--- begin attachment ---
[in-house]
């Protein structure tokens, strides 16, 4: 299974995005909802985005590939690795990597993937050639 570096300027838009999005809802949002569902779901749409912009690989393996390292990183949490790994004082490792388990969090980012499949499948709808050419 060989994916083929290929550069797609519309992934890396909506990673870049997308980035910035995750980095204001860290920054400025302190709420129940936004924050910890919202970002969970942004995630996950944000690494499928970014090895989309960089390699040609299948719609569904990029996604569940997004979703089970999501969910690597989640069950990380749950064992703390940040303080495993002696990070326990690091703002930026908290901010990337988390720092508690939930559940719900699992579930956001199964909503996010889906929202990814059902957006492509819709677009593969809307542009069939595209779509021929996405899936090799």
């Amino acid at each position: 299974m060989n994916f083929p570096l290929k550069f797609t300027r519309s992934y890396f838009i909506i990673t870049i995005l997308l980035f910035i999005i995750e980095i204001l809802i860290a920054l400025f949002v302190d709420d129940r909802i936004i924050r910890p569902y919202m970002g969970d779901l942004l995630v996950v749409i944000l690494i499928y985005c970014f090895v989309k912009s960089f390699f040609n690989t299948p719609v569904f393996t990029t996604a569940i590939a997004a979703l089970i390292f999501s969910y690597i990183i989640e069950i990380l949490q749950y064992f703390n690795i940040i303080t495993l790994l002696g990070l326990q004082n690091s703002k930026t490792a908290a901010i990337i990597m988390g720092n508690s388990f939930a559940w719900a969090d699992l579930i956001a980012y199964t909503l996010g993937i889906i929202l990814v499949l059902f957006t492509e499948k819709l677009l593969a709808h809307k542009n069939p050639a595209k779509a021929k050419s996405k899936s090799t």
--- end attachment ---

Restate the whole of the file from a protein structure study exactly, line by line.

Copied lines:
[in-house]
């Protein structure tokens, strides 16, 4: 299974995005909802985005590939690795990597993937050639 570096300027838009999005809802949002569902779901749409912009690989393996390292990183949490790994004082490792388990969090980012499949499948709808050419 060989994916083929290929550069797609519309992934890396909506990673870049997308980035910035995750980095204001860290920054400025302190709420129940936004924050910890919202970002969970942004995630996950944000690494499928970014090895989309960089390699040609299948719609569904990029996604569940997004979703089970999501969910690597989640069950990380749950064992703390940040303080495993002696990070326990690091703002930026908290901010990337988390720092508690939930559940719900699992579930956001199964909503996010889906929202990814059902957006492509819709677009593969809307542009069939595209779509021929996405899936090799």
């Amino acid at each position: 299974m060989n994916f083929p570096l290929k550069f797609t300027r519309s992934y890396f838009i909506i990673t870049i995005l997308l980035f910035i999005i995750e980095i204001l809802i860290a920054l400025f949002v302190d709420d129940r909802i936004i924050r910890p569902y919202m970002g969970d779901l942004l995630v996950v749409i944000l690494i499928y985005c970014f090895v989309k912009s960089f390699f040609n690989t299948p719609v569904f393996t990029t996604a569940i590939a997004a979703l089970i390292f999501s969910y690597i990183i989640e069950i990380l949490q749950y064992f703390n690795i940040i303080t495993l790994l002696g990070l326990q004082n690091s703002k930026t490792a908290a901010i990337i990597m988390g720092n508690s388990f939930a559940w719900a969090d699992l579930i956001a980012y199964t909503l996010g993937i889906i929202l990814v499949l059902f957006t492509e499948k819709l677009l593969a709808h809307k542009n069939p050639a595209k779509a021929k050419s996405k899936s090799t």